Larger envelopes for absentee ballots mean it costs more to mail in the ballots - a situation that has a Georgetown man asking questions. "It says on the outer envelope 'Place stamp here,' but it costs $1.08 to mail an absentee ballot," said Jerry Richardson.
The notation on the envelope could lead voters to think a 44-cent first-class stamp will get it to the county clerk's elections office, Richardson said.
"But I can easily see how people's ballots wouldn't be counted" because the Post Office may not deliver an envelope without sufficient postage, he said.
Georgetown Postmaster Joey Groves said mail sorters would handle it one of two ways.
"It'll either come to the recipient postage due, or (be) returned to sender if they've got a return address on it," Groves said.
It's a problem that Amber Hoffman, election coordinator in the Scott County Clerk's Office, understands, but offers reassurance.
"We go ahead and pay" postage due, Hoffman said Monday.
The situation arose first in last year's elections, she said.
"The state increased the size of the ballot envelope" leading to the increased postage.
"They did that so there wouldn't be too many folds in the ballot," she said. "Before that, it cost 64 cents to mail an absentee ballot."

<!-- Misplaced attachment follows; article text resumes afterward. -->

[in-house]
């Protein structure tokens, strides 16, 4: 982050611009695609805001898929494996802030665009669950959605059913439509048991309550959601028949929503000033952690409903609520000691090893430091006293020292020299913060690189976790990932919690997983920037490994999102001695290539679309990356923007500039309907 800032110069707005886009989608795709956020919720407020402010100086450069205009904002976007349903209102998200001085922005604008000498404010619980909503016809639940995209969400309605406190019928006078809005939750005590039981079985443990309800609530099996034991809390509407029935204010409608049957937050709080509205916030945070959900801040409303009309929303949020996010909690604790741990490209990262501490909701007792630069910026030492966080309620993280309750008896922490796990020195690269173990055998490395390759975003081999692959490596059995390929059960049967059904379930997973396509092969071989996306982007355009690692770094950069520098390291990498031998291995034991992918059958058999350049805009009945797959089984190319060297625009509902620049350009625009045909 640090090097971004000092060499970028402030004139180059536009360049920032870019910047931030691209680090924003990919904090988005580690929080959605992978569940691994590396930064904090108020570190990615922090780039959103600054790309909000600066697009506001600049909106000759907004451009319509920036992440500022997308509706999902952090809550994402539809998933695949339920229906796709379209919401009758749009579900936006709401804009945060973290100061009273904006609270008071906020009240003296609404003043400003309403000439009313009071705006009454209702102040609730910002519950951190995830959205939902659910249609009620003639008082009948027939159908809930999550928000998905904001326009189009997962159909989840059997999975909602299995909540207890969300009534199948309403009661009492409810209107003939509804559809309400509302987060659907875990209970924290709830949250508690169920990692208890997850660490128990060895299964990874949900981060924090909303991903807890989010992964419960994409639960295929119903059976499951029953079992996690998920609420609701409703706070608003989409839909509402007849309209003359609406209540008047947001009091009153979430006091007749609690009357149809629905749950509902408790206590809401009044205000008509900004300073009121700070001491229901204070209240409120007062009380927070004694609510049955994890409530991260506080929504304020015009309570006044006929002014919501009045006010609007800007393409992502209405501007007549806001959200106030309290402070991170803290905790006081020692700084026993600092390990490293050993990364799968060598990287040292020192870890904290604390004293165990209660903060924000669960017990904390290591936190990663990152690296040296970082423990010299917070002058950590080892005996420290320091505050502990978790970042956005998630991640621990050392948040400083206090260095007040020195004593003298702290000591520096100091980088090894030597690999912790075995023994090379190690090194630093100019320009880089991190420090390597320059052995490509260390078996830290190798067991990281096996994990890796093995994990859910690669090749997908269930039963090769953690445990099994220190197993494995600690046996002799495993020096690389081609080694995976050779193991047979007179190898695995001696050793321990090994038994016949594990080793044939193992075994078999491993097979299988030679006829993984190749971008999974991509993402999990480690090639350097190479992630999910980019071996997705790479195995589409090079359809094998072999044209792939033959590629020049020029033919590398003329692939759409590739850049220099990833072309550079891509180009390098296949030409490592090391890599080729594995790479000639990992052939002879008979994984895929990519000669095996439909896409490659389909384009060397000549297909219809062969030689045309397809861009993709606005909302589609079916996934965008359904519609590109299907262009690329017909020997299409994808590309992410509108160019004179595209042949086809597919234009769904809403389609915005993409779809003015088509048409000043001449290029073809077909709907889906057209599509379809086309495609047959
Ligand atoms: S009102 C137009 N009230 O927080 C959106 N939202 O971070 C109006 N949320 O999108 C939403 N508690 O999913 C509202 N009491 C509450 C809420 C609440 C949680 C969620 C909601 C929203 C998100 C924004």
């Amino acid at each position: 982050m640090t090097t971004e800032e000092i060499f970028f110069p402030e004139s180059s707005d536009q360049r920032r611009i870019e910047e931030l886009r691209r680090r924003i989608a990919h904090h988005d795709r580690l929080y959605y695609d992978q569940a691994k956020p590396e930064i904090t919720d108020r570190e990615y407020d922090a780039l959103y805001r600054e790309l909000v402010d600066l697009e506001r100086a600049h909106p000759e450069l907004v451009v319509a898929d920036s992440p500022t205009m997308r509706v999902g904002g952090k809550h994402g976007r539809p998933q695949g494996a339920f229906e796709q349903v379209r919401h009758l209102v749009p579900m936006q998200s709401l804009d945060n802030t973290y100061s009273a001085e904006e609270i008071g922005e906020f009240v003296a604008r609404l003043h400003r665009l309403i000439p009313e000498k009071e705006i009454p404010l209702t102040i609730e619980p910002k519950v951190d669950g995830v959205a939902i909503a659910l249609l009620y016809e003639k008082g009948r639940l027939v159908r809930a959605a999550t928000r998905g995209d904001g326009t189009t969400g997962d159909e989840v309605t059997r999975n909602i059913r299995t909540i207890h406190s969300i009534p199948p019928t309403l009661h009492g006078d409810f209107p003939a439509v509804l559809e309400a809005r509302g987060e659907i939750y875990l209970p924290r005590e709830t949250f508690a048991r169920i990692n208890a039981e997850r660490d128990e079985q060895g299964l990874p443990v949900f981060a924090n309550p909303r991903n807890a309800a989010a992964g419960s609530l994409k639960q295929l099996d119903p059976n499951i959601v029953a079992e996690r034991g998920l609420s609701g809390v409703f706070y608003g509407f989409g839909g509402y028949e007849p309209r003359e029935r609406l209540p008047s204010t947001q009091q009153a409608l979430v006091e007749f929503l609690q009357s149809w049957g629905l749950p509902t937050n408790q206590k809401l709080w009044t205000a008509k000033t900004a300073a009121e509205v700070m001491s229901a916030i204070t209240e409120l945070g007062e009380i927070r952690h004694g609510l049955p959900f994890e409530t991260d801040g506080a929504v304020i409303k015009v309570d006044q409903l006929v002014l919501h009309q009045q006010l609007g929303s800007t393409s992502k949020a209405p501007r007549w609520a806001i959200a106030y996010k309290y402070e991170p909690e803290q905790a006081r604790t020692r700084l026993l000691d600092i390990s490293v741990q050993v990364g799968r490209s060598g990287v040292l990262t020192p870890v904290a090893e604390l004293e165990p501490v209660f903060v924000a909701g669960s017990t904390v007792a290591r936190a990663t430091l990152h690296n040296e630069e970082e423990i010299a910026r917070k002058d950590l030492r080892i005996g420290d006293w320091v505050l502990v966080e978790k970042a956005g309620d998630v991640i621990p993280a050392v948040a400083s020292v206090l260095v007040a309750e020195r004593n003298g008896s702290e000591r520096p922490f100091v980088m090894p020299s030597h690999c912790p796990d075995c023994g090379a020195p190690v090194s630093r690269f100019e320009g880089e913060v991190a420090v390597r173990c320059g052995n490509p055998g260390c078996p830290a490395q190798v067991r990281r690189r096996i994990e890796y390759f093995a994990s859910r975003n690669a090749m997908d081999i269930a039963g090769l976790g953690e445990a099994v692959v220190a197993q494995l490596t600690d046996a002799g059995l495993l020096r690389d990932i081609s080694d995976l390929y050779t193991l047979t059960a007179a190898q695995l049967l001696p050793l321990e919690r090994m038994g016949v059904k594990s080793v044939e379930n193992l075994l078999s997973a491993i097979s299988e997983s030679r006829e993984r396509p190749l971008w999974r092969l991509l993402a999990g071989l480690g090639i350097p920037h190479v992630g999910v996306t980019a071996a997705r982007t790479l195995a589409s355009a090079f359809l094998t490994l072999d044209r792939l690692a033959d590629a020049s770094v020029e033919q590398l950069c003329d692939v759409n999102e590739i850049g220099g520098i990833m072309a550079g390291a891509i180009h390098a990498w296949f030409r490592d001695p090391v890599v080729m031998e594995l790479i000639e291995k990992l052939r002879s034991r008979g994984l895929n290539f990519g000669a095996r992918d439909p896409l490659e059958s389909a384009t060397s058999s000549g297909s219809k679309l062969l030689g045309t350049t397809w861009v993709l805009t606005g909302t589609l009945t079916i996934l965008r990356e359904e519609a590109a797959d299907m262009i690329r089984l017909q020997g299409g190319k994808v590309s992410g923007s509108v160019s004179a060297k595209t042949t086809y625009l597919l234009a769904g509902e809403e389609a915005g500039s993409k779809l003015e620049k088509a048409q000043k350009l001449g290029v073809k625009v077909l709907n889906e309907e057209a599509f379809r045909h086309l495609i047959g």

But while Scott County voters may not have absentee ballot-delivery issues, Richardson expressed concern about what happens in other counties.
"It's got me wondering how many absentee votes in other counties haven't been counted," he said.
Sarah Johnson, executive director of the Kentucky Board of Elections, said it might not be a problem at all.
"We got no calls from voters on it (last year)," she said.
The Board of Elections increased the absentee ballot's size in response to the Kentucky County Clerks Association, Johnson said. Folded ballots were subject to being misread by scanning equipment the clerks use to count absentee votes was the group's findings.
"We have instructed county clerks to include information in the absentee-ballot packets about the cost of postage being more than a first-class stamp," she said.
Scott County's Hoffman said she wished the state would make absentee ballot envelopes pre-paid, but Johnson said that's not something the Board of Elections can afford.
"The state Board of Elections has no budget for any postage," she said. "That's something the legislature would have to enact -- and, of course, fund," Johnson said.